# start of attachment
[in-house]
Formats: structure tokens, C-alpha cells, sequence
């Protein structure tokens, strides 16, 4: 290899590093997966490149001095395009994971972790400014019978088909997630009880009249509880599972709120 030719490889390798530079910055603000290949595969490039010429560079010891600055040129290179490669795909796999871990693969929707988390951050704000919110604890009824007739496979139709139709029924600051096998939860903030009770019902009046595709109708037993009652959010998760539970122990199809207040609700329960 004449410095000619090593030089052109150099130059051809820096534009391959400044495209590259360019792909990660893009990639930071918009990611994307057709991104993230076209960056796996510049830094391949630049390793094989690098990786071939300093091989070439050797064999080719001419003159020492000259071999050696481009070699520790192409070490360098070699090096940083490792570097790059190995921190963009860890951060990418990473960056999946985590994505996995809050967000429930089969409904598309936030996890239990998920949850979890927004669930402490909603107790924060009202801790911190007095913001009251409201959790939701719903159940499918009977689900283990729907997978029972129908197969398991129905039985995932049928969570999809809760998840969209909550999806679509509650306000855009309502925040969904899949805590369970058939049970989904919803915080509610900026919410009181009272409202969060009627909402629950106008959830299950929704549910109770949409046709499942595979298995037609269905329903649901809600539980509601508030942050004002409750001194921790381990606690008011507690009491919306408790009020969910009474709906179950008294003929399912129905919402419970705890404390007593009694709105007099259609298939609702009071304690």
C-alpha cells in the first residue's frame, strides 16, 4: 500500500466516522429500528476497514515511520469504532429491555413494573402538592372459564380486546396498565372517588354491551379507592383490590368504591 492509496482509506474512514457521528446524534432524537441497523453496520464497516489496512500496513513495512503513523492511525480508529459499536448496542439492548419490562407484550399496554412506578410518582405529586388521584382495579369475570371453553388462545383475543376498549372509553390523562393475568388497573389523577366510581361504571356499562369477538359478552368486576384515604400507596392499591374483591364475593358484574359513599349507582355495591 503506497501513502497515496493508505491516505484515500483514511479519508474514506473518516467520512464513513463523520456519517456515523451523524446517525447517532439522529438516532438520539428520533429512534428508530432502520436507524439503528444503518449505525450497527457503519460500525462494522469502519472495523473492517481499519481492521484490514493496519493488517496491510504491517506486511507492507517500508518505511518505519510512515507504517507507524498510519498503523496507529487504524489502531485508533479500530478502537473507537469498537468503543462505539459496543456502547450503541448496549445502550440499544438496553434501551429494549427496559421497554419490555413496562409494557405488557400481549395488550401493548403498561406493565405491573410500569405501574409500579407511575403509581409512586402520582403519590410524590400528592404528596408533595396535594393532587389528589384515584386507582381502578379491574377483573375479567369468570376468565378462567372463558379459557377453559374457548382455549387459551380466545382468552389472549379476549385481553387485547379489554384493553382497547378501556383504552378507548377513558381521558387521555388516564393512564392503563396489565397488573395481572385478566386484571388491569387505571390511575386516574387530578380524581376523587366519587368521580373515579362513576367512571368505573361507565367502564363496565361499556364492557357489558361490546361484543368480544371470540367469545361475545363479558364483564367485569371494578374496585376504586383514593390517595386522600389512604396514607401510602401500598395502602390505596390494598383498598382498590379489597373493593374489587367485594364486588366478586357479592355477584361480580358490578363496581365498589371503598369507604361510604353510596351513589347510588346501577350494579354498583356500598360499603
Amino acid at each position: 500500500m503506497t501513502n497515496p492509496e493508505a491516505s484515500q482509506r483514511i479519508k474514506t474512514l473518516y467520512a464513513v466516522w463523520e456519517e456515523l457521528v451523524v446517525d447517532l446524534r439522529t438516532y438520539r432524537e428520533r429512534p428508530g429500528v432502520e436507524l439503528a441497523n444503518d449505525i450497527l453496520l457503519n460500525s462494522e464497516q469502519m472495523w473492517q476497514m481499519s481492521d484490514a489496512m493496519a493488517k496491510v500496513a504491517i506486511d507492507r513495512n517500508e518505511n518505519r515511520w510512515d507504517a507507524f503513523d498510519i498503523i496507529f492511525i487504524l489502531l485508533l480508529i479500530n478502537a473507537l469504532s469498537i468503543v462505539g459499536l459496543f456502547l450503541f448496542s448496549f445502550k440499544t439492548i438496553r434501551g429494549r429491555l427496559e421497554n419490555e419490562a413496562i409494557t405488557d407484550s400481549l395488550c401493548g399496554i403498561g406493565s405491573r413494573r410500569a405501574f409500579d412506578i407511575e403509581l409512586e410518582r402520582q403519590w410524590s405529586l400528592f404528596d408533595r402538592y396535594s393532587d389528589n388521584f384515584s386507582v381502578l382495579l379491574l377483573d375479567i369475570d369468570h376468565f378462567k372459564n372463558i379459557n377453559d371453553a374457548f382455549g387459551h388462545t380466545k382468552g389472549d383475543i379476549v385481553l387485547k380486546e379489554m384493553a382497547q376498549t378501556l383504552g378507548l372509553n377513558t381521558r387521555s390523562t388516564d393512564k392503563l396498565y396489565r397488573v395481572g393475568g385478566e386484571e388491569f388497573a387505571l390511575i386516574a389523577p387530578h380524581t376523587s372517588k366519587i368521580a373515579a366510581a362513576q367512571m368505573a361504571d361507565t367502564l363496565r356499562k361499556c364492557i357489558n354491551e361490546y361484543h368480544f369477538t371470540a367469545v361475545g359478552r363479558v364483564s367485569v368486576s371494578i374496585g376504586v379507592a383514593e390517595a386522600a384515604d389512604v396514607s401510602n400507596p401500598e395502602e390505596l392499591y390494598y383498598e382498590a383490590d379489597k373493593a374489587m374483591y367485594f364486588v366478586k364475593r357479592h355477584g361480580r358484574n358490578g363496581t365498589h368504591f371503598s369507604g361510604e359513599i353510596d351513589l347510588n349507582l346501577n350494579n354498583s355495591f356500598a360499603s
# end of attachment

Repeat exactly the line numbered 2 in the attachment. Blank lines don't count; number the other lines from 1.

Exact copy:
Formats: structure tokens, C-alpha cells, sequence